The last three months have been some of the worst the multipurpose and project carrier sector has endured as the breakbulk and project cargo sector remained weak, with little suggestion that volumes will improve significantly until the end of 2017, according to shipping consultancy Drewry.
Rates have continued to slide to barely cover operating expenses, as the competing sectors of container ships and bulk carriers have weakened the MPV market ever further in their search for market share.
“The container lines lost billions of dollars as they filled slots no matter what, whilst the Handy bulk carriers struggled with the Baltic Dry Index (BDI) reaching record lows of below 300 index points on the back of continued oversupply and weak demand,” Drewry said.
“We are more pessimistic about the near term outlook than we were 6 months ago but we can see recovery for this sector, albeit some way off. It is not our view that there will be a run of (or even any more) big carrier bankruptcies in the near term, however, those who hold the purse strings might well be inclined to restrict finance to some of the smaller owners,” Susan Oatway, lead analyst for multipurpose shipping at Drewry, said.
Whilst there has been a brief upturn in container rates, it is likely to be short lived and not significant enough to take the lines away from the breakbulk sector. However, the BDI is on the turn and moved back over 1000 points at the end of August.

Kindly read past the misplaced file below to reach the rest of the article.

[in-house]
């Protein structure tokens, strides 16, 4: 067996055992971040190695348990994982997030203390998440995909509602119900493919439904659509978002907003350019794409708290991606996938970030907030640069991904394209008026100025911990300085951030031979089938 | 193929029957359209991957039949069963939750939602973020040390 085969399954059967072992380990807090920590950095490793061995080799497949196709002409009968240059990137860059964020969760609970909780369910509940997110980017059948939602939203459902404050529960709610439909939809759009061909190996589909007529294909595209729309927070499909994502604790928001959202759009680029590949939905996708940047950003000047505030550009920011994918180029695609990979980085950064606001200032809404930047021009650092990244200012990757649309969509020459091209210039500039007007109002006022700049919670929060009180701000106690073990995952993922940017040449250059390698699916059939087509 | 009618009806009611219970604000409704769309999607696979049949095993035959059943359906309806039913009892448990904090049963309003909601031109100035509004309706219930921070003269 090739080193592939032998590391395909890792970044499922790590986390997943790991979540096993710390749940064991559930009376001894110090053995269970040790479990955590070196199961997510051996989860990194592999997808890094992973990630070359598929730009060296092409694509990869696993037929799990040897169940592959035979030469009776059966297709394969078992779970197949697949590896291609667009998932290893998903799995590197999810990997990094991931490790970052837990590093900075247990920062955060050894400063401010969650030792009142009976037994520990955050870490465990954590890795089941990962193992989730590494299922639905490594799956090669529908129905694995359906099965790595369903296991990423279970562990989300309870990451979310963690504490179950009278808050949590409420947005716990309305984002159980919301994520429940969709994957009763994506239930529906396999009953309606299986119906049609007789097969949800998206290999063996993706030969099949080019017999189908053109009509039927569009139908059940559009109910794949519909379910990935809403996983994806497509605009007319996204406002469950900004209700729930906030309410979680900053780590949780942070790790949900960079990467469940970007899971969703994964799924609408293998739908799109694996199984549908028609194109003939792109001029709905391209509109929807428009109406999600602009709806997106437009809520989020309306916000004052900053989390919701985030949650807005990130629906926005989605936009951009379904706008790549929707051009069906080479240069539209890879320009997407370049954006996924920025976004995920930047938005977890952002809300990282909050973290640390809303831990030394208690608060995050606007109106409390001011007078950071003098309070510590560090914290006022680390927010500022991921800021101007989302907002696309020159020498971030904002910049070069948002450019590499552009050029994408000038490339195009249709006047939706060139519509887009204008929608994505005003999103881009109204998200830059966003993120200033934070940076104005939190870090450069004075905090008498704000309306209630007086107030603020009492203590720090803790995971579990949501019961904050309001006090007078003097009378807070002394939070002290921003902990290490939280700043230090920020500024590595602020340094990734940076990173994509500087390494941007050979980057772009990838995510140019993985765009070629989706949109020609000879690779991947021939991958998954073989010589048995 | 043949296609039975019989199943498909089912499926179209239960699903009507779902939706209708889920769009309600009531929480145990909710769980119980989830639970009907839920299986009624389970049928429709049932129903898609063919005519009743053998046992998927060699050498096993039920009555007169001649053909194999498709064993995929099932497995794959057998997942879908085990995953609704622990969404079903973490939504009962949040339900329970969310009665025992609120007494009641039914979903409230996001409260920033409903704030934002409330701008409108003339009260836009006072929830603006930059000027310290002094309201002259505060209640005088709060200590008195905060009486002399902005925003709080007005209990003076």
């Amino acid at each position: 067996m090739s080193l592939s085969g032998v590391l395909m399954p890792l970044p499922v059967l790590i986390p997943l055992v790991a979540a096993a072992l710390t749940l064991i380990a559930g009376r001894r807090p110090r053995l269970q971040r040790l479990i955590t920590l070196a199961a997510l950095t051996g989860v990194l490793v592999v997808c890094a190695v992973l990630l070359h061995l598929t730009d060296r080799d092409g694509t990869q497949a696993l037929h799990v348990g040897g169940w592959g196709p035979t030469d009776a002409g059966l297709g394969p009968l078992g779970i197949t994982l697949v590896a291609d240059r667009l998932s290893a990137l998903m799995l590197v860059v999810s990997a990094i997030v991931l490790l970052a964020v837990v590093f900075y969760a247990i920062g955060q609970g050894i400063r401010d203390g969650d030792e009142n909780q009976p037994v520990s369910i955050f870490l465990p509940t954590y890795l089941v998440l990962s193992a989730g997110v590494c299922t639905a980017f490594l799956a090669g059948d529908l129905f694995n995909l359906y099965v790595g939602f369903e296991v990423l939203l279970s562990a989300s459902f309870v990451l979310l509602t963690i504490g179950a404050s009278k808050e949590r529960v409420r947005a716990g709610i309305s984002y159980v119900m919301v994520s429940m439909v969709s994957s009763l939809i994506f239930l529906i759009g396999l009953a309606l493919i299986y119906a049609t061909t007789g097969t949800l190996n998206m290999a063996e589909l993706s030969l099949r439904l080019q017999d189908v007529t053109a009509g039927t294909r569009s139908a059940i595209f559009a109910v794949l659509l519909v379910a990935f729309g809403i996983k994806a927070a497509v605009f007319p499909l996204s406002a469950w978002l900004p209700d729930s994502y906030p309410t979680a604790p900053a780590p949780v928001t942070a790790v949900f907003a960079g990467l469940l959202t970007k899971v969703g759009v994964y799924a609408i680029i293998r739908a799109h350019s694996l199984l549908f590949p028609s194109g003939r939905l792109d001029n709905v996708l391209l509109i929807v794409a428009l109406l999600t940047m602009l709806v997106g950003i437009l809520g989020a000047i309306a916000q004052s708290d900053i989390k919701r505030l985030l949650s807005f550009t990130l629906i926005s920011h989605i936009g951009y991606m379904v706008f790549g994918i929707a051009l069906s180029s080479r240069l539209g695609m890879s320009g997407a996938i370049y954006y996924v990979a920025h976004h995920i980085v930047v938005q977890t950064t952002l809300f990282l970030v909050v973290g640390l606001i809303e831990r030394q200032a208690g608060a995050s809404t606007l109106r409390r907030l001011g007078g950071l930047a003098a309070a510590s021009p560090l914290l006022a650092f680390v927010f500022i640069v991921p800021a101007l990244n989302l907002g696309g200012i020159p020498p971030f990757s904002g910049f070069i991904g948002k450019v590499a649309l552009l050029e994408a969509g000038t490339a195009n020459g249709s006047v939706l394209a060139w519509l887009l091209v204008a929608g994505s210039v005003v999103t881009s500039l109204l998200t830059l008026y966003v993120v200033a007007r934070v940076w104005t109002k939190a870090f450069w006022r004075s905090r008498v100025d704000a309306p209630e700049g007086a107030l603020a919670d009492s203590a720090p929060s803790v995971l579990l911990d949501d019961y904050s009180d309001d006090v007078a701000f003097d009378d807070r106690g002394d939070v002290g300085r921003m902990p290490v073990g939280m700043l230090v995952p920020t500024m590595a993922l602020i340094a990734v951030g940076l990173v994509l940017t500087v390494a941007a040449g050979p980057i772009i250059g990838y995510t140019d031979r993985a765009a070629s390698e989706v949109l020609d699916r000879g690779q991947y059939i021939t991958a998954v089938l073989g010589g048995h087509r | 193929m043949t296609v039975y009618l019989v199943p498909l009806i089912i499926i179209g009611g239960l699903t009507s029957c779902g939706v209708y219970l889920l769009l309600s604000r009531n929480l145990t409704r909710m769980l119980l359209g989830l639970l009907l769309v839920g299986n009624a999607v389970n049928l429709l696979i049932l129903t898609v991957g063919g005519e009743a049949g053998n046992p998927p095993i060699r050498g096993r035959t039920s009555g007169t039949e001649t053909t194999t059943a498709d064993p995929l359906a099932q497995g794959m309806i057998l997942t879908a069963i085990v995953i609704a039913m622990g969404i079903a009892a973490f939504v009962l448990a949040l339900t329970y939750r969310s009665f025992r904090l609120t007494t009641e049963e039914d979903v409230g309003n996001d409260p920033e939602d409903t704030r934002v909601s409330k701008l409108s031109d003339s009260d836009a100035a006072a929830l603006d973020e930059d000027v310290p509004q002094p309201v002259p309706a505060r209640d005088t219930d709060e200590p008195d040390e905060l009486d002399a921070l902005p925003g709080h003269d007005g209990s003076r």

Drewry said that it does see an upturn in dry cargo trade over the forecast period and dry bulk trade in particular.
Although over 2015 to 2020 the MPV market share is expected to decrease by around 1% per year, it is forecast to reach a floor in 2017 and return to positive growth thereafter.
“While our optimism for the sector remains muted, there are some pockets of growth. With oil prices forecast to rise back above USD 55 per barrel next year the project sector is expected to see some renewed interest. There is also some potential spend in the Middle East and Africa. And there has been renewed interest in renewables, particularly wind in the US. The main problem remains the competing sectors, particularly container shipping where aggressive pricing is drawing cargo away from MPV ships,” Oatway said.